Appointments with Dr. N can be made by calling (248) 644-7200 and speaking to Caroline
Whether you choose to use hormone replacement therapy must always be your personal choice. Your physician should never be able to tell that you can or that that you can't.
The key to making the appropriate decision is based on both the knowledge of what menopause represents in terms of its potential impact on health, quality of life and sexuality and an understanding how hormone replacement options differ in their potential benefits and risks.
Without this knowledge, a woman cannot effectively participate in her own healthcare decisions. In essence, she becomes the passive recipient of her doctor’s store of knowledge and individual bias.
Acquiring the necessary information may be difficult for most women as the physician is the source she usually turns to for information. Doctors may have only scant knowledge of the menopausal process, its global nature, or the extent of its potential impact on health and quality of life. In addition, most physicians are not aware of what constitutes an optimum hormone replacement regimen.
A “natural menopause” is characterized by cessation of the monthly menstrual cycle and occurs because of an expected age-related failure of the ovaries to continue to produce estradiol, the biologically-active form of estrogen. Most often, this will occur between the ages of 48-52. It is the rise in the estradiol level at puberty that is responsible for the physical and mental metamorphosis from a young girl to an adult female. This includes all the changes that that we characterize as “secondary sexual characteristics.”
An early or “premature menopause” is one that occurs prior to age 40 and can be the result of genetic factors or autoimmune processes. An “induced menopause” can be due to surgical removal of the ovaries with or without a hysterectomy, by chemotherapy or radiation.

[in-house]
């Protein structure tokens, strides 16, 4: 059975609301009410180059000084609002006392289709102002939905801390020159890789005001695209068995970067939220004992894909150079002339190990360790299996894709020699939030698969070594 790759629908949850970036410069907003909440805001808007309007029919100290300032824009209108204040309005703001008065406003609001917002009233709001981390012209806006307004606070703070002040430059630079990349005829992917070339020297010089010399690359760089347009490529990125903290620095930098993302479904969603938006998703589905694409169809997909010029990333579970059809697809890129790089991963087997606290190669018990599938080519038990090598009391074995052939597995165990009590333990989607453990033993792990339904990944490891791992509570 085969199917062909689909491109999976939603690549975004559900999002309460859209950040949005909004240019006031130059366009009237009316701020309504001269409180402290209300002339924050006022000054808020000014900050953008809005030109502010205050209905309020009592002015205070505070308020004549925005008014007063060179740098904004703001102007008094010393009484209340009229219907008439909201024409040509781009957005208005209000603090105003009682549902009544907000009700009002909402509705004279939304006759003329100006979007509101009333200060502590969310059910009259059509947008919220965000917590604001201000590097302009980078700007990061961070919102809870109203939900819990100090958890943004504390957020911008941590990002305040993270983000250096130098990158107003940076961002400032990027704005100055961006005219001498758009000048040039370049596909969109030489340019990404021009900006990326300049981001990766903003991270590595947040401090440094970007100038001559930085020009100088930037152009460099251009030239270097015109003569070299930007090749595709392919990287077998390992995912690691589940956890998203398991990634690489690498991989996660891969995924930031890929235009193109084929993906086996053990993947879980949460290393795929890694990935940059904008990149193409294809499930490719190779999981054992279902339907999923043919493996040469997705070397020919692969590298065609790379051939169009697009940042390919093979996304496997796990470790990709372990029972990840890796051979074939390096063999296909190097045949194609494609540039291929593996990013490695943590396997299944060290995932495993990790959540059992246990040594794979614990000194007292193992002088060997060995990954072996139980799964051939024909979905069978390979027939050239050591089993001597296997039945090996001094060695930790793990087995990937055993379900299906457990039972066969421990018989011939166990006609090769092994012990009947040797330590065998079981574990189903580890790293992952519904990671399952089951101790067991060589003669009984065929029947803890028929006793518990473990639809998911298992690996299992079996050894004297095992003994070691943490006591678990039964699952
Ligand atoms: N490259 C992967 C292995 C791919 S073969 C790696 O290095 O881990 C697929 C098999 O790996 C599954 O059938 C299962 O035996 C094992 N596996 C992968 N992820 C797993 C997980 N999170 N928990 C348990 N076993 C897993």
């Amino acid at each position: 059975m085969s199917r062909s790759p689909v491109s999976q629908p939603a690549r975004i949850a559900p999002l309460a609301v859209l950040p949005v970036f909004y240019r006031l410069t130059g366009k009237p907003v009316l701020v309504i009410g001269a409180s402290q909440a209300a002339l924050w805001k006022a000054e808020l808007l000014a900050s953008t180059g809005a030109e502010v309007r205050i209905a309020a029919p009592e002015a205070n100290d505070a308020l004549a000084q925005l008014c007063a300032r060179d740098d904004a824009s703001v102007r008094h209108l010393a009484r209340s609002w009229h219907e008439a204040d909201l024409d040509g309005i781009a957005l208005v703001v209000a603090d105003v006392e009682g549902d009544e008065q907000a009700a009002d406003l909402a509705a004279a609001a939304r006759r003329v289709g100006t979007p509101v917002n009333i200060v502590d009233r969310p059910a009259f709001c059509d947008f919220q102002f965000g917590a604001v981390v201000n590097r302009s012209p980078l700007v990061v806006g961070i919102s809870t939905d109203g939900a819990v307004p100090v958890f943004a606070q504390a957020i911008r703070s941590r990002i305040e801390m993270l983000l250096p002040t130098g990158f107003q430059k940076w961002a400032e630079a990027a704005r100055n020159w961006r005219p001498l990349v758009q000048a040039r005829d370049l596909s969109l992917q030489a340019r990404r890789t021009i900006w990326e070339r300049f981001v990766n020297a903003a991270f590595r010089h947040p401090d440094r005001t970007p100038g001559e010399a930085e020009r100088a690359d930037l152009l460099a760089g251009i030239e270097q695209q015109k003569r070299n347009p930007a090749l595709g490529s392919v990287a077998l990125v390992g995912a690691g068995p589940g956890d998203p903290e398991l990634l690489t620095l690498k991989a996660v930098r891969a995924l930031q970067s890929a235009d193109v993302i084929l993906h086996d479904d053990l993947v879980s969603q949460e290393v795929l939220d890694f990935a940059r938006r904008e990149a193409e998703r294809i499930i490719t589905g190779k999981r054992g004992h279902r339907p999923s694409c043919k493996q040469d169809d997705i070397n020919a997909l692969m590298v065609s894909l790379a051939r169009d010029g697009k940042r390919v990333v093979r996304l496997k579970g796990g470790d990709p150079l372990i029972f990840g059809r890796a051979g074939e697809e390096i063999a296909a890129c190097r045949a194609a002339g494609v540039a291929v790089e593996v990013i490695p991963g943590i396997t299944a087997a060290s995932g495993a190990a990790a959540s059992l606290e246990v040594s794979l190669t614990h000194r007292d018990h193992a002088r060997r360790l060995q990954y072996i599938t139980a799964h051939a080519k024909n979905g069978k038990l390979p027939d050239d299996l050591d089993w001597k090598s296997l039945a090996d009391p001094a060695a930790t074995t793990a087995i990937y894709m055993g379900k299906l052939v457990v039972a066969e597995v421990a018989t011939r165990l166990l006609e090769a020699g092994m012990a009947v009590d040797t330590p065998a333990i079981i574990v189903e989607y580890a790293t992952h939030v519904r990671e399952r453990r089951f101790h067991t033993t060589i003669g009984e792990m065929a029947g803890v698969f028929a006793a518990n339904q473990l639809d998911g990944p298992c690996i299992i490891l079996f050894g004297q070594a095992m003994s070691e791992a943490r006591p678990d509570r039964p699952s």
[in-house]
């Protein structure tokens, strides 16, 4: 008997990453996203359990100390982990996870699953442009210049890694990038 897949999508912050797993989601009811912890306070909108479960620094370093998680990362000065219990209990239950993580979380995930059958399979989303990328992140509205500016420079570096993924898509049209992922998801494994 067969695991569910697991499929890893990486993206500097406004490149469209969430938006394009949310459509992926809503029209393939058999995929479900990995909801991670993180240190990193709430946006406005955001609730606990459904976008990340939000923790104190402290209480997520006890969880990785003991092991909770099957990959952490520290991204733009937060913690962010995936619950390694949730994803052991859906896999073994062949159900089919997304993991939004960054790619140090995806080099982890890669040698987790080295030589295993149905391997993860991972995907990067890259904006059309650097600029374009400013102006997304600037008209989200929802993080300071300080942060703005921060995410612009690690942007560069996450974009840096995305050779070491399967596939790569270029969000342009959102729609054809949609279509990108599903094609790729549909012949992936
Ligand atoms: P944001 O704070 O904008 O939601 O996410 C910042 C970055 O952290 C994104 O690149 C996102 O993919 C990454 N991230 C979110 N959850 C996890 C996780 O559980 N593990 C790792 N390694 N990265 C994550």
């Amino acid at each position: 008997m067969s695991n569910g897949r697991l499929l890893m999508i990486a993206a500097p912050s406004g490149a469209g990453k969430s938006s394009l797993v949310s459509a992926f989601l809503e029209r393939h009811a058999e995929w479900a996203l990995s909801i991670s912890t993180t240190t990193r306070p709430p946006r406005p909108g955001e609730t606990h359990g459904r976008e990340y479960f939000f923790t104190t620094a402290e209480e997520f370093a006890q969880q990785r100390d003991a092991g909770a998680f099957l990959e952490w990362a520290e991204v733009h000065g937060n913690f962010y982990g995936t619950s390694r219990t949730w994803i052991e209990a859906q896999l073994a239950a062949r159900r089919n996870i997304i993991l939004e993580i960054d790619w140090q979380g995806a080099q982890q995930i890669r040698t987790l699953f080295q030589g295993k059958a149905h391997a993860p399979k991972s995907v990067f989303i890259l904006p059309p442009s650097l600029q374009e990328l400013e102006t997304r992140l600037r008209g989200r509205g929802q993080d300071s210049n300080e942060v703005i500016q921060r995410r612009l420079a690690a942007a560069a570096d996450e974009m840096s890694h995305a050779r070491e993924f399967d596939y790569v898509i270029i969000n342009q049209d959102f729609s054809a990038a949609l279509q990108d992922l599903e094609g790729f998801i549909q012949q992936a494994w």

After menopause, estradiol concentrations in the blood fall to their prepubertal level. The aging process is accelerated as the hormonally-dependent tissues that have relied on estradiol for their support begin to regress and their ability to function optimally is compromised. Virtually every organ system is affected including the vagina, bladder, brain, skin, skeleton and cardiovascular.
Many women think in terms of “going through menopause.” What they usually mean is that they have stopped having symptoms such as hot flashes, sweats and insomnia. However, unless a menopausal woman chooses to use hormone replacement she will spend the remainder of her life in a hormone-deficient state. The central issue for most menopausal women is whether to use hormone replacement.
Menopause - assuming it is a “natural menopause” - is normal. There is no “right choice” for everyone. Whether a woman chooses to live in a hormone-deficient state or use hormone replacement is a personal decision. In most cases, menopausal symptoms such as hot flashes, sweats and insomnia will disappear within 2 years. However, long-term consequences of estrogen deficiency cannot be predicted on an individual basis, but many women on the surface do not seem to be affected.
If a woman has experienced a premature or induced menopause the effects are magnified. Those who have had their ovaries removed are at greatest risk of osteoporosis, cardiovascular disease and atrophic changes of the vagina, urinary system and skin especially when this occurs prior to an expected natural menopause.
Women who choose to use hormone replacement have a better quality of life according to a recent pole conducted by The Gallup Organization. This is not meant to imply that postmenopausal women who are not on hormone replacement are incapable of a fulfilling life and sexual experience. They are capable of both. We have all heard about “Aunt Sadie” who never touched a hormone, or any other medication for that matter, yet lived to age 94, remained “sharp as a tack,” had a sexually satisfied boyfriend thirty years younger, drove a car every day and mowed her own lawn. However, the point is that it is unlikely that anyone, regardless of gender, can function optimally in a hormonally deficient state.
Dr. Jerry Nosanchuk is a practicing physician who has specialized in the care of menopausal women for over 30 years. His office is located in Bingham Farms, Michigan. Appointments with Dr. Nosanchuk can be made by calling: (248) 644-7200 and speaking to Caroline Monday through Friday from 10AM to 6PM
IMPORTANT: This website is for educational purposes only. It is not intended to suggest a specific therapy for any individual and must not be construed to establish a physician patient relationship.